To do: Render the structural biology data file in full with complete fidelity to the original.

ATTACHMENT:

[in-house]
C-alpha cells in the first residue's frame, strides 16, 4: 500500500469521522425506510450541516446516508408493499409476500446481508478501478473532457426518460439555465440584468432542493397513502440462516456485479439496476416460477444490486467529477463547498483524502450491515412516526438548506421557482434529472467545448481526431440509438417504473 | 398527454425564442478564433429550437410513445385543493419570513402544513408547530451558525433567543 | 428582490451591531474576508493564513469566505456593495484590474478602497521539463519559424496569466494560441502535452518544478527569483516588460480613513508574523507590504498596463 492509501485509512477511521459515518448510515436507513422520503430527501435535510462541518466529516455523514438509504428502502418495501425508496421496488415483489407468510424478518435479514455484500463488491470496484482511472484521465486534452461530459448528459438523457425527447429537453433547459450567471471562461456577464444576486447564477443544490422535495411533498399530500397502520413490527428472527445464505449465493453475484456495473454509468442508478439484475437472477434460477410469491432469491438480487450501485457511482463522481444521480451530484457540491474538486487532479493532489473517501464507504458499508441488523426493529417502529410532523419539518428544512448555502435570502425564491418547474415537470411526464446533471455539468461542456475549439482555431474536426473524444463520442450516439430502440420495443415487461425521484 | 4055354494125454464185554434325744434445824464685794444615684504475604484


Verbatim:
[in-house]
C-alpha cells in the first residue's frame, strides 16, 4: 500500500469521522425506510450541516446516508408493499409476500446481508478501478473532457426518460439555465440584468432542493397513502440462516456485479439496476416460477444490486467529477463547498483524502450491515412516526438548506421557482434529472467545448481526431440509438417504473 | 398527454425564442478564433429550437410513445385543493419570513402544513408547530451558525433567543 | 428582490451591531474576508493564513469566505456593495484590474478602497521539463519559424496569466494560441502535452518544478527569483516588460480613513508574523507590504498596463 492509501485509512477511521459515518448510515436507513422520503430527501435535510462541518466529516455523514438509504428502502418495501425508496421496488415483489407468510424478518435479514455484500463488491470496484482511472484521465486534452461530459448528459438523457425527447429537453433547459450567471471562461456577464444576486447564477443544490422535495411533498399530500397502520413490527428472527445464505449465493453475484456495473454509468442508478439484475437472477434460477410469491432469491438480487450501485457511482463522481444521480451530484457540491474538486487532479493532489473517501464507504458499508441488523426493529417502529410532523419539518428544512448555502435570502425564491418547474415537470411526464446533471455539468461542456475549439482555431474536426473524444463520442450516439430502440420495443415487461425521484 | 4055354494125454464185554434325744434445824464685794444615684504475604484